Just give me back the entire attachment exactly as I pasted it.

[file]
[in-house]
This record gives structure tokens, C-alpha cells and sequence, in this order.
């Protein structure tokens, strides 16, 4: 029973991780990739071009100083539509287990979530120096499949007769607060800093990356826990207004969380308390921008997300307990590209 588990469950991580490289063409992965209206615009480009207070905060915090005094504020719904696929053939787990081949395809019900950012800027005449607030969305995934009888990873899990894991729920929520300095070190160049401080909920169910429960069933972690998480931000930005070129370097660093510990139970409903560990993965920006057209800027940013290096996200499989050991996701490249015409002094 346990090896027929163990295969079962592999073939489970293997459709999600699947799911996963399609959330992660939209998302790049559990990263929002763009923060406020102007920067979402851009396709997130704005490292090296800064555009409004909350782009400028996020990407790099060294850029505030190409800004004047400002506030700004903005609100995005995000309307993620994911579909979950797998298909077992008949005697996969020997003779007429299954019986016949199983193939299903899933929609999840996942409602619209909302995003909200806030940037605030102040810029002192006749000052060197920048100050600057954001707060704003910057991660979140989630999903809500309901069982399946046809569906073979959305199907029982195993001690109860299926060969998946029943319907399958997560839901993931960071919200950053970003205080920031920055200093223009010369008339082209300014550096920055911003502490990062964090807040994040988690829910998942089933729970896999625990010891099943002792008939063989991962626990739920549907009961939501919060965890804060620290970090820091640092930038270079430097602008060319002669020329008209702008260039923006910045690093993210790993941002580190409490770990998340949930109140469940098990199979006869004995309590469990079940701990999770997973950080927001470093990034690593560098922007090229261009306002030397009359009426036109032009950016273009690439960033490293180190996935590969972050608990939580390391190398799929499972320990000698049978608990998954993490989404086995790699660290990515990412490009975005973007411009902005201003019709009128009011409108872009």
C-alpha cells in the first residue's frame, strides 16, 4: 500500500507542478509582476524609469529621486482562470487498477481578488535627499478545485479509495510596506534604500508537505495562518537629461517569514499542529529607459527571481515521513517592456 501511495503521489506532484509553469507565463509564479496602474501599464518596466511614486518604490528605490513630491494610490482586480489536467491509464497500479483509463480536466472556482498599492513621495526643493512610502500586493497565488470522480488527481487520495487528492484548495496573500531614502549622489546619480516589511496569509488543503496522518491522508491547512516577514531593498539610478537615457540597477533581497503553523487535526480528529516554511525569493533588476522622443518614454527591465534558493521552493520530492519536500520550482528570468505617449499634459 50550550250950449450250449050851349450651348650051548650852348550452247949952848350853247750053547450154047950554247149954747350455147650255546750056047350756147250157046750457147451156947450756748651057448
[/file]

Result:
[in-house]
This record gives structure tokens, C-alpha cells and sequence, in this order.
């Protein structure tokens, strides 16, 4: 029973991780990739071009100083539509287990979530120096499949007769607060800093990356826990207004969380308390921008997300307990590209 588990469950991580490289063409992965209206615009480009207070905060915090005094504020719904696929053939787990081949395809019900950012800027005449607030969305995934009888990873899990894991729920929520300095070190160049401080909920169910429960069933972690998480931000930005070129370097660093510990139970409903560990993965920006057209800027940013290096996200499989050991996701490249015409002094 346990090896027929163990295969079962592999073939489970293997459709999600699947799911996963399609959330992660939209998302790049559990990263929002763009923060406020102007920067979402851009396709997130704005490292090296800064555009409004909350782009400028996020990407790099060294850029505030190409800004004047400002506030700004903005609100995005995000309307993620994911579909979950797998298909077992008949005697996969020997003779007429299954019986016949199983193939299903899933929609999840996942409602619209909302995003909200806030940037605030102040810029002192006749000052060197920048100050600057954001707060704003910057991660979140989630999903809500309901069982399946046809569906073979959305199907029982195993001690109860299926060969998946029943319907399958997560839901993931960071919200950053970003205080920031920055200093223009010369008339082209300014550096920055911003502490990062964090807040994040988690829910998942089933729970896999625990010891099943002792008939063989991962626990739920549907009961939501919060965890804060620290970090820091640092930038270079430097602008060319002669020329008209702008260039923006910045690093993210790993941002580190409490770990998340949930109140469940098990199979006869004995309590469990079940701990999770997973950080927001470093990034690593560098922007090229261009306002030397009359009426036109032009950016273009690439960033490293180190996935590969972050608990939580390391190398799929499972320990000698049978608990998954993490989404086995790699660290990515990412490009975005973007411009902005201003019709009128009011409108872009």
C-alpha cells in the first residue's frame, strides 16, 4: 500500500507542478509582476524609469529621486482562470487498477481578488535627499478545485479509495510596506534604500508537505495562518537629461517569514499542529529607459527571481515521513517592456 501511495503521489506532484509553469507565463509564479496602474501599464518596466511614486518604490528605490513630491494610490482586480489536467491509464497500479483509463480536466472556482498599492513621495526643493512610502500586493497565488470522480488527481487520495487528492484548495496573500531614502549622489546619480516589511496569509488543503496522518491522508491547512516577514531593498539610478537615457540597477533581497503553523487535526480528529516554511525569493533588476522622443518614454527591465534558493521552493520530492519536500520550482528570468505617449499634459 50550550250950449450250449050851349450651348650051548650852348550452247949952848350853247750053547450154047950554247149954747350455147650255546750056047350756147250157046750457147451156947450756748651057448